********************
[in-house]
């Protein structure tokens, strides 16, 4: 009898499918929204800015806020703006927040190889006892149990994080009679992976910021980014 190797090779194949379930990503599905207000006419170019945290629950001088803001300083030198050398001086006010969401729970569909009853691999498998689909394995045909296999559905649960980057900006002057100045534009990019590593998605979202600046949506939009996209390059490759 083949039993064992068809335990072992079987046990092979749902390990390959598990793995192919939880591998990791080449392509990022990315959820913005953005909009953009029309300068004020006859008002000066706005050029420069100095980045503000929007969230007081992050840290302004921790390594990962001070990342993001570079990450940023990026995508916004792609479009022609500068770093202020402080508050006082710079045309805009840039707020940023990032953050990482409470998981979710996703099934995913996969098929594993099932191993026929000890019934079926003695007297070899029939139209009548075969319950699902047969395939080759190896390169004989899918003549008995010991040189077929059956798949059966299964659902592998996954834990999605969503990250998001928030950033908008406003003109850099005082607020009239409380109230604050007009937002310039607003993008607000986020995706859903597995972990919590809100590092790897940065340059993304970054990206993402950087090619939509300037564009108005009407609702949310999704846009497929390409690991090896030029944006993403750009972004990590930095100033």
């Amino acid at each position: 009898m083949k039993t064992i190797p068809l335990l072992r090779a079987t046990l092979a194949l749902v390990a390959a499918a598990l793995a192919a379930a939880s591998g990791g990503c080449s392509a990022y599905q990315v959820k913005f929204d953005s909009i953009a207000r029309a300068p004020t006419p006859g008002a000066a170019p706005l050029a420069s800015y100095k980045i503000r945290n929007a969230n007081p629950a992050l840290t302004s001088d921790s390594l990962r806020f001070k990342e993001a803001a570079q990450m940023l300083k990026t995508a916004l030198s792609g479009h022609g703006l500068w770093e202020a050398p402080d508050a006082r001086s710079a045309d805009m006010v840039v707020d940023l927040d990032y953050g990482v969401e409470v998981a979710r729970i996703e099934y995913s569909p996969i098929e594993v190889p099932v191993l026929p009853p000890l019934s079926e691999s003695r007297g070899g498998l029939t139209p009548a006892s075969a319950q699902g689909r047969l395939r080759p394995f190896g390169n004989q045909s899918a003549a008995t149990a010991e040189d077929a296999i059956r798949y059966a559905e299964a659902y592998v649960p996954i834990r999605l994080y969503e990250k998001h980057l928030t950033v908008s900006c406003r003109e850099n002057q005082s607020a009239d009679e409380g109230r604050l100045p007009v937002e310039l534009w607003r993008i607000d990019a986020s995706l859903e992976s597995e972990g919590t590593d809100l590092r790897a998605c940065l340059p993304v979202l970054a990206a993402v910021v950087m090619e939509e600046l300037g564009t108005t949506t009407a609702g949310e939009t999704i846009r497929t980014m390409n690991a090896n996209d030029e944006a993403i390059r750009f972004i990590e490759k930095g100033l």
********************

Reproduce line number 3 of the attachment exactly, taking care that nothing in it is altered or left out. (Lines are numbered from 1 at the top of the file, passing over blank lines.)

């Amino acid at each position: 009898m083949k039993t064992i190797p068809l335990l072992r090779a079987t046990l092979a194949l749902v390990a390959a499918a598990l793995a192919a379930a939880s591998g990791g990503c080449s392509a990022y599905q990315v959820k913005f929204d953005s909009i953009a207000r029309a300068p004020t006419p006859g008002a000066a170019p706005l050029a420069s800015y100095k980045i503000r945290n929007a969230n007081p629950a992050l840290t302004s001088d921790s390594l990962r806020f001070k990342e993001a803001a570079q990450m940023l300083k990026t995508a916004l030198s792609g479009h022609g703006l500068w770093e202020a050398p402080d508050a006082r001086s710079a045309d805009m006010v840039v707020d940023l927040d990032y953050g990482v969401e409470v998981a979710r729970i996703e099934y995913s569909p996969i098929e594993v190889p099932v191993l026929p009853p000890l019934s079926e691999s003695r007297g070899g498998l029939t139209p009548a006892s075969a319950q699902g689909r047969l395939r080759p394995f190896g390169n004989q045909s899918a003549a008995t149990a010991e040189d077929a296999i059956r798949y059966a559905e299964a659902y592998v649960p996954i834990r999605l994080y969503e990250k998001h980057l928030t950033v908008s900006c406003r003109e850099n002057q005082s607020a009239d009679e409380g109230r604050l100045p007009v937002e310039l534009w607003r993008i607000d990019a986020s995706l859903e992976s597995e972990g919590t590593d809100l590092r790897a998605c940065l340059p993304v979202l970054a990206a993402v910021v950087m090619e939509e600046l300037g564009t108005t949506t009407a609702g949310e939009t999704i846009r497929t980014m390409n690991a090896n996209d030029e944006a993403i390059r750009f972004i990590e490759k930095g100033l």